Friday, January 01, 2010

Gardensnob post for the New Year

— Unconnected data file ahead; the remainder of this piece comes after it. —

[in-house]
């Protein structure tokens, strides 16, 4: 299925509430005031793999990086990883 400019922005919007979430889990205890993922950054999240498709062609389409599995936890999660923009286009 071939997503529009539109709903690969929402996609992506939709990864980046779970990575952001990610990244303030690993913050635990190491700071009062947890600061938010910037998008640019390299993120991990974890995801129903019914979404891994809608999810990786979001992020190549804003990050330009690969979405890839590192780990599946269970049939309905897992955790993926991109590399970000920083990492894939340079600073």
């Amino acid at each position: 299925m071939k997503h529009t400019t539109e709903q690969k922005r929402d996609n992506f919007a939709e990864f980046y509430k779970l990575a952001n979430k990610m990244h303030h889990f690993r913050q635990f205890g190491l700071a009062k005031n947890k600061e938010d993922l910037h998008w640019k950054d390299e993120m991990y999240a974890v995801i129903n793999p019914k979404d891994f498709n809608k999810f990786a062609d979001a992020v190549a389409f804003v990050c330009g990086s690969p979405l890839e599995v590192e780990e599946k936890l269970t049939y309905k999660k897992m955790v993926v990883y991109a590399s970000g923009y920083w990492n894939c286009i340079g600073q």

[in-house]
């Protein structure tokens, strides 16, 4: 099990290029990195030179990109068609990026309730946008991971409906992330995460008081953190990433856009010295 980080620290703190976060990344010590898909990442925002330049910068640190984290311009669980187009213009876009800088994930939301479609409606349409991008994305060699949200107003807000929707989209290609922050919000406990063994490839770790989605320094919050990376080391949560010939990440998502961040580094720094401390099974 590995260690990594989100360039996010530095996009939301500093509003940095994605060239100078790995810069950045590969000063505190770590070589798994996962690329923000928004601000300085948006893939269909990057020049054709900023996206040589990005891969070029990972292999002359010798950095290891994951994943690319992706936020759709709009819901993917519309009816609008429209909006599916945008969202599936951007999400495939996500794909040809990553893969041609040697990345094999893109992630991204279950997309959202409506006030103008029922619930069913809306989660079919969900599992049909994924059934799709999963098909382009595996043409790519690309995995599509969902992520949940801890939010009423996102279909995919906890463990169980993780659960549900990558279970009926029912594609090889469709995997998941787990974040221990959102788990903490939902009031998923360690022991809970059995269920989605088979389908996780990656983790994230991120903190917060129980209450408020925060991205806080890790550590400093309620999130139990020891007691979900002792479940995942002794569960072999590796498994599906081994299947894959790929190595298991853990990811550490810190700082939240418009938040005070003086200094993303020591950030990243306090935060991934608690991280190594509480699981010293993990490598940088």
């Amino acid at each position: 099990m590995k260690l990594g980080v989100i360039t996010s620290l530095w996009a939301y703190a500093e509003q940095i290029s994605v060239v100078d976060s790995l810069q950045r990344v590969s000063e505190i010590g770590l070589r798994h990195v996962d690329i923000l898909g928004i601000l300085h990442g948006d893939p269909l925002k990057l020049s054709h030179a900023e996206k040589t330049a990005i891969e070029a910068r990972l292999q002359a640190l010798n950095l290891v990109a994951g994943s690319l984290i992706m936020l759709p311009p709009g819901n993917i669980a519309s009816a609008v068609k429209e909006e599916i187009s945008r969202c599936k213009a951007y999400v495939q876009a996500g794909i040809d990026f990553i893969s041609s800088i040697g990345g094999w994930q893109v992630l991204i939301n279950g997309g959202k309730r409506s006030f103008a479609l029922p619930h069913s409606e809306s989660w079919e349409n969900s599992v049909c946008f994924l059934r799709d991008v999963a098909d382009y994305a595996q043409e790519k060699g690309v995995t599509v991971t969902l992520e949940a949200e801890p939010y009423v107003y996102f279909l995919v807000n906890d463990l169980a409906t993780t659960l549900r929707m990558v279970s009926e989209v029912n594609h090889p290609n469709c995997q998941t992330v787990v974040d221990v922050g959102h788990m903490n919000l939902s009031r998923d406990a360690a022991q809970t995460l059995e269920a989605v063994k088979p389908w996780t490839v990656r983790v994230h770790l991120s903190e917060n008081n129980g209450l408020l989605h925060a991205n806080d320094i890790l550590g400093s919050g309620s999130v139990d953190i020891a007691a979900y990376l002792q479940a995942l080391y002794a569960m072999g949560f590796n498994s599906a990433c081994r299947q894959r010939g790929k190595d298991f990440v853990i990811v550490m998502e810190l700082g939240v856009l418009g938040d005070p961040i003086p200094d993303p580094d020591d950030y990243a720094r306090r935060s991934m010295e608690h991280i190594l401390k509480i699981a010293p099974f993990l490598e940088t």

A new year and a new decade! I have a commercial blog on gardening(I didn't choose the name) and this is the first post of the new year. It is a challenge to keep the commercial blog fresh and interesting and honest. I have some resolves regarding it. First and foremost I will be going into more depth in covering garden problems and processes. I have gardened for forty years and live in an area where there are many expert gardeners, some of whom make at least a partial living selling their produce. I want to draw on their expertise also and also do a review of their methods. But I have to mention to my readers the reasons for gardening! One thing that gardeners have going for us is our attention to the seasonal cycles of renewal and rest that is an intregal part of gardening and our lives. We also reap the benefits of the activity. All that hauling, bending and stooping, keeps us younger and more supple. And the activity is always changing and so provides new interest and challenges. What's needed in the spring for planting is not the same as the needs of harvest. Then there is the produce itself. There's nothing quite as satifying as going out to the garden and picking what you need for dinner or a salad. Vegetables can never be fresher than this and the difference in taste between home grown and store bought is huge as we all know. What is grown on soil that is nutrient rich without the use of pesticides and chemicals is both healthier and tastier. And then there's the joy involved in being a part of the process of giving life, nurturing it, and then being nurtured by it. So if you hesitating about starting a new cycle, or discouraged about last year's difficulties, or if you can't wait to get back into the dirt, take heart, because a new cycle of life is coming, the light is returning and preparations for a new growing season can begin. It's worth every aching back, broken nail, and muddy knee. It's self sufficiency at the most basic level and feeds that part of ourselves that has lost touch with the earth and where our food comes from. It's sun and water and soil and the magic of seed. So we gardeners are really happy to be a part of something so basic.

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